Ch. 2- Research and Psychology; by Elleni Paulson
If we knew what we were doing, it would not be called research, would it?
Psychology, according to the Lilienfeld text, is a "hard science", involving detailed and meticulous research methods for supporting and proving hypotheses and theories. The authors of this text assert the importance of scientific and critical thinking methods - specifically, in the second chapter.
Chapter 2 offers explanations on why quality research is necessary, noting various biases we encounter, "tools" of the scientific method, and ethical issues in research design. The chapter also discusses ways to interpret statistical information and other types of psychological research.
In explaining the importance of careful research design, the book cites one incident that would make any reader's skin crawl: the Tuskegee study. In this study, 399 men served as subjects for syphilis-related testing, without being provided with any information on the tests. Scientists simply let the disease run its course - a study that ended in multitudes of infected women and children, and countless deaths. Only eight of the original test subjects survived the study. This atrocious scandal shows us the importance of ethics with regard to psychological studies, and emphasizes the importance of morally sound, critically thorough research methods. The importance of these things becomes clear after reading the Tuskegee scandal - a mistake that we humans hope never to duplicate.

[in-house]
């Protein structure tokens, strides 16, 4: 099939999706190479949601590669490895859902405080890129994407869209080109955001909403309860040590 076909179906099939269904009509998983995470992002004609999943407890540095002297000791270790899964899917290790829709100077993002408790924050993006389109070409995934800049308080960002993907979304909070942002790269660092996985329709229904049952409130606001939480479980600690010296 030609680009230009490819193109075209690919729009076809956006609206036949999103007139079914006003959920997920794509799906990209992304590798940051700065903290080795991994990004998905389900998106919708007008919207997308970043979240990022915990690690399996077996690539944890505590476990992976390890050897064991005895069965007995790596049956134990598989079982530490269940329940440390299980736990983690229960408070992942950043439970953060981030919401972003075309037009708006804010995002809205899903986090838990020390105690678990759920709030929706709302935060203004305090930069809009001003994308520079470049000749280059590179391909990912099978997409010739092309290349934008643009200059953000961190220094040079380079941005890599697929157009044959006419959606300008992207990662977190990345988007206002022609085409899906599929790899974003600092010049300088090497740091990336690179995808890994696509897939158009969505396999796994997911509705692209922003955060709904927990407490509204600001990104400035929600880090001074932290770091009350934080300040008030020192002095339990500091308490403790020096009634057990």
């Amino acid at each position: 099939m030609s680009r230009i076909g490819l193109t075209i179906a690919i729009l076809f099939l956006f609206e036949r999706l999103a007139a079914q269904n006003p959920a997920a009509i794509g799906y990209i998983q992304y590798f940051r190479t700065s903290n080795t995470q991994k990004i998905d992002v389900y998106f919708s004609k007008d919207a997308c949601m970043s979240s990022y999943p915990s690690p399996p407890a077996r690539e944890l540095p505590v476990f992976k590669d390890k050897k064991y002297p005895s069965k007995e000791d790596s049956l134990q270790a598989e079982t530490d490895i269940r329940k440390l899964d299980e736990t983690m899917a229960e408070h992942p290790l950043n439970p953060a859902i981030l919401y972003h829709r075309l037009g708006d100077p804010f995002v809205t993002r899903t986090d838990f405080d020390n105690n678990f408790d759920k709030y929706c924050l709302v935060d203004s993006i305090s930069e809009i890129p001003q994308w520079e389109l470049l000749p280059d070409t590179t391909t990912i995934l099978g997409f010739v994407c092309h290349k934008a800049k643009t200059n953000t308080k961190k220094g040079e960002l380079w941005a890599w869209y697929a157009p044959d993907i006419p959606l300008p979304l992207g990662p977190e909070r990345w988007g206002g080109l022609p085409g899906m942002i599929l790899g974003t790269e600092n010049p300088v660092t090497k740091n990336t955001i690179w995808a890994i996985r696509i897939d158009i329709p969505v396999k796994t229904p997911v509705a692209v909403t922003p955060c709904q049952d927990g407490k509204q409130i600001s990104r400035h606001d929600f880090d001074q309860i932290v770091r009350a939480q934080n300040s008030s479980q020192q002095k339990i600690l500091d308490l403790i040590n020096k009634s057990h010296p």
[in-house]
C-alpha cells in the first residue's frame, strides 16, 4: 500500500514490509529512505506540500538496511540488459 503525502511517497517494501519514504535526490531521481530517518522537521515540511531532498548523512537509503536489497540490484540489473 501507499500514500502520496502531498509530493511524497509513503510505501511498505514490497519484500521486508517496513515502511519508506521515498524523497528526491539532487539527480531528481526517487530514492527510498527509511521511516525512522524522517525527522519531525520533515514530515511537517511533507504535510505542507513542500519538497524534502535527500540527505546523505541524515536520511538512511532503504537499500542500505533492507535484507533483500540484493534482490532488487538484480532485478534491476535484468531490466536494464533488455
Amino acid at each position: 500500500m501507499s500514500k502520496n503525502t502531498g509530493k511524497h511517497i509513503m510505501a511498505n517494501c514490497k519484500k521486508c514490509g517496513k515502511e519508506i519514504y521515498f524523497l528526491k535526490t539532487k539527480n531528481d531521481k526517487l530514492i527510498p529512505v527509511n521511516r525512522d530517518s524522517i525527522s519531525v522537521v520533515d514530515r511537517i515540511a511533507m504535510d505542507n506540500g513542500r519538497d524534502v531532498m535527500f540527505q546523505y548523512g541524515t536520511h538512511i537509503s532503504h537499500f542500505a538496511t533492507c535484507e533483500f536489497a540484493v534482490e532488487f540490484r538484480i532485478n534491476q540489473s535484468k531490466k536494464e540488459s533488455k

This second chapter of Lilienfeld's text serves as a springboard into the world of psychology: without knowledge of these research methods, it's doubtful that we would be successful in studying the inner workings of our minds. Albert Einstein was correct in his quote - research is founded upon the idea of discovery. However, the text shows us that research must be carefully conducted and analyzed in order to truly discover something great.